- v. intransitive To become covered in ice, usually of a body of water.
- v. become covered with a layer of ice; of a surface such as a window
“But it did matter that she was giving up everything — that she was letting her heart stop and her skin ice over and her mind twist into some crystallized predator’s head.”
“I caught barely one word in ten of the committal and then it was all over: no meaningless rifle salutes, no empty blowing of bugles, just the service and the silence and the dark shapes of stumbling men hurriedly placing fragments of broken ice over the canvas-sheeted forms.”
“The Dvina had managed to crash its way over forty miles into the ice cap before being permanently stopped by a thick wall of rafter ice over twenty feet in height and probably more than a hundred deep.”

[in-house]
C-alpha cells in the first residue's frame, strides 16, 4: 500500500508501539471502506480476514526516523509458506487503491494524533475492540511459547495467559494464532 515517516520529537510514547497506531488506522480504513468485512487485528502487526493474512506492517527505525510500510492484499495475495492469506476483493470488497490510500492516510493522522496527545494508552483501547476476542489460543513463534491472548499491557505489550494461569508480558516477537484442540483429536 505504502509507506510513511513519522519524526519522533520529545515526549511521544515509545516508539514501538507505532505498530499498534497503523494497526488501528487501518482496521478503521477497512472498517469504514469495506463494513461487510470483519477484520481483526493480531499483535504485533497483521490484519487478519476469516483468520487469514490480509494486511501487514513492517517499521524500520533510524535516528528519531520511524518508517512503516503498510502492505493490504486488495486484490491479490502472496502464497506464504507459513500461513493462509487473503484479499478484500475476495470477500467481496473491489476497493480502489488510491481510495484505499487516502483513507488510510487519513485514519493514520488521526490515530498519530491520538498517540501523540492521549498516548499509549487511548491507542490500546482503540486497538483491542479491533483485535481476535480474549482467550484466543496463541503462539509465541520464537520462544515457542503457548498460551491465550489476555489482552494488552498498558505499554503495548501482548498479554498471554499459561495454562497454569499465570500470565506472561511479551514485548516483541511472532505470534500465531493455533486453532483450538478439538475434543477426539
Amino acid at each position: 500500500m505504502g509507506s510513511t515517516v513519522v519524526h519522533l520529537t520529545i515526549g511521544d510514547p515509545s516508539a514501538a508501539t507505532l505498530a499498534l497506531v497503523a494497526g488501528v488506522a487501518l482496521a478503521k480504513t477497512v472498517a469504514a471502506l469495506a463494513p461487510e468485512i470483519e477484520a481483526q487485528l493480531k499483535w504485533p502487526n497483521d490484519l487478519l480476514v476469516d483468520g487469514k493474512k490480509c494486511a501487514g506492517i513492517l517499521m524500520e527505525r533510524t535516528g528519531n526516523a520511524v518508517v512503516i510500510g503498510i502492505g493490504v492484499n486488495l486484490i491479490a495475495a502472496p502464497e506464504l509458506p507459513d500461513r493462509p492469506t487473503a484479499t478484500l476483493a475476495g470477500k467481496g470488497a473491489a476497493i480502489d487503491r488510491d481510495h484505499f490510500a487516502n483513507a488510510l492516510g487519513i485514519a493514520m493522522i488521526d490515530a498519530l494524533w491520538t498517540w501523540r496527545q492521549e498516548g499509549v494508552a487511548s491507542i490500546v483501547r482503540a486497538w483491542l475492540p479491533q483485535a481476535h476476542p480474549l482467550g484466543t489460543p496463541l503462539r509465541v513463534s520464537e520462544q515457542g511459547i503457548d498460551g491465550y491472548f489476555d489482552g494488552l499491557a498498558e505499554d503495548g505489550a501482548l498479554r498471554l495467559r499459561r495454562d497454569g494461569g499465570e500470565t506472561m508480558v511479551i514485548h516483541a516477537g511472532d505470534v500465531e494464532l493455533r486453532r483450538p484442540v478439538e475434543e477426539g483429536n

“In August of the year 1838, a year after he had announced at the meeting of the Helvetic Society his comprehensive theory respecting the action of ice over the whole northern hemisphere, he made two important excursions in the Alps. The first was to the valley of Hassli, the second to the glaciers of Mont Blanc.”
Looking for tweets for ice over.